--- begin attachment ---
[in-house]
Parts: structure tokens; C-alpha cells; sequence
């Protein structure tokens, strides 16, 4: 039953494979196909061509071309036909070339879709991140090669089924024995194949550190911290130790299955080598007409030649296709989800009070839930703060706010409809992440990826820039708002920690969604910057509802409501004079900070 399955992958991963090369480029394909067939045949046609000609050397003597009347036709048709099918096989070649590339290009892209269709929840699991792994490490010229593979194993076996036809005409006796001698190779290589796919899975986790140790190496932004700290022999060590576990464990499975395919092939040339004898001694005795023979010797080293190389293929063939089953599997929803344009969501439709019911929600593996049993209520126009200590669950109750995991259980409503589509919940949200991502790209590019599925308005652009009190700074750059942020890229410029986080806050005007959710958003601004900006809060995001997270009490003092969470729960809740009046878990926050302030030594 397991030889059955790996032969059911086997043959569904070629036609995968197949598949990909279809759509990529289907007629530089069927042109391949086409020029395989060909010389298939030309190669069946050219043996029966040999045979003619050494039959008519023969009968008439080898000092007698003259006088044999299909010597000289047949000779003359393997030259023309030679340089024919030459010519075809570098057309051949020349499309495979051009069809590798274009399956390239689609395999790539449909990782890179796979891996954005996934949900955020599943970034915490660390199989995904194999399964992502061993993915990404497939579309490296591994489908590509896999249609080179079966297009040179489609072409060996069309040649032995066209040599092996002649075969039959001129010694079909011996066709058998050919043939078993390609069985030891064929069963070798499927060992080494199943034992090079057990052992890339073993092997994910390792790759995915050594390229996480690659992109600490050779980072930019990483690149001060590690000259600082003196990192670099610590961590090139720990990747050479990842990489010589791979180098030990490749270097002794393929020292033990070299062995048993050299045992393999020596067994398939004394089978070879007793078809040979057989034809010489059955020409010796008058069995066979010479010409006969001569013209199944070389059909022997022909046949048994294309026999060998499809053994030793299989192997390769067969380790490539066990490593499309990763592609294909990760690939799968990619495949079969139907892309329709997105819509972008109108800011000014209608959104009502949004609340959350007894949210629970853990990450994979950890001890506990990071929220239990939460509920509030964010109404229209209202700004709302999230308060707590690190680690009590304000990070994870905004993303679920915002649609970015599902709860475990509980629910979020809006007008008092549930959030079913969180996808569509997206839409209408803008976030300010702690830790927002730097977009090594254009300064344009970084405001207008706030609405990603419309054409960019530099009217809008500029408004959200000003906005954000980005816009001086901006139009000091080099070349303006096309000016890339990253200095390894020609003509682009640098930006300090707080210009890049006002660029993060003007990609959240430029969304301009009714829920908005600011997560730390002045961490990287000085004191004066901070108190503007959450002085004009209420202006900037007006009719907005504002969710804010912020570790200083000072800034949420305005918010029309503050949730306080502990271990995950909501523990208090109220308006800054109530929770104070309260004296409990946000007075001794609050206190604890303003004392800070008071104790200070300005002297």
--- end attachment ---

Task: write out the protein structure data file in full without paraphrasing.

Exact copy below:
[in-house]
Parts: structure tokens; C-alpha cells; sequence
């Protein structure tokens, strides 16, 4: 039953494979196909061509071309036909070339879709991140090669089924024995194949550190911290130790299955080598007409030649296709989800009070839930703060706010409809992440990826820039708002920690969604910057509802409501004079900070 399955992958991963090369480029394909067939045949046609000609050397003597009347036709048709099918096989070649590339290009892209269709929840699991792994490490010229593979194993076996036809005409006796001698190779290589796919899975986790140790190496932004700290022999060590576990464990499975395919092939040339004898001694005795023979010797080293190389293929063939089953599997929803344009969501439709019911929600593996049993209520126009200590669950109750995991259980409503589509919940949200991502790209590019599925308005652009009190700074750059942020890229410029986080806050005007959710958003601004900006809060995001997270009490003092969470729960809740009046878990926050302030030594 397991030889059955790996032969059911086997043959569904070629036609995968197949598949990909279809759509990529289907007629530089069927042109391949086409020029395989060909010389298939030309190669069946050219043996029966040999045979003619050494039959008519023969009968008439080898000092007698003259006088044999299909010597000289047949000779003359393997030259023309030679340089024919030459010519075809570098057309051949020349499309495979051009069809590798274009399956390239689609395999790539449909990782890179796979891996954005996934949900955020599943970034915490660390199989995904194999399964992502061993993915990404497939579309490296591994489908590509896999249609080179079966297009040179489609072409060996069309040649032995066209040599092996002649075969039959001129010694079909011996066709058998050919043939078993390609069985030891064929069963070798499927060992080494199943034992090079057990052992890339073993092997994910390792790759995915050594390229996480690659992109600490050779980072930019990483690149001060590690000259600082003196990192670099610590961590090139720990990747050479990842990489010589791979180098030990490749270097002794393929020292033990070299062995048993050299045992393999020596067994398939004394089978070879007793078809040979057989034809010489059955020409010796008058069995066979010479010409006969001569013209199944070389059909022997022909046949048994294309026999060998499809053994030793299989192997390769067969380790490539066990490593499309990763592609294909990760690939799968990619495949079969139907892309329709997105819509972008109108800011000014209608959104009502949004609340959350007894949210629970853990990450994979950890001890506990990071929220239990939460509920509030964010109404229209209202700004709302999230308060707590690190680690009590304000990070994870905004993303679920915002649609970015599902709860475990509980629910979020809006007008008092549930959030079913969180996808569509997206839409209408803008976030300010702690830790927002730097977009090594254009300064344009970084405001207008706030609405990603419309054409960019530099009217809008500029408004959200000003906005954000980005816009001086901006139009000091080099070349303006096309000016890339990253200095390894020609003509682009640098930006300090707080210009890049006002660029993060003007990609959240430029969304301009009714829920908005600011997560730390002045961490990287000085004191004066901070108190503007959450002085004009209420202006900037007006009719907005504002969710804010912020570790200083000072800034949420305005918010029309503050949730306080502990271990995950909501523990208090109220308006800054109530929770104070309260004296409990946000007075001794609050206190604890303003004392800070008071104790200070300005002297």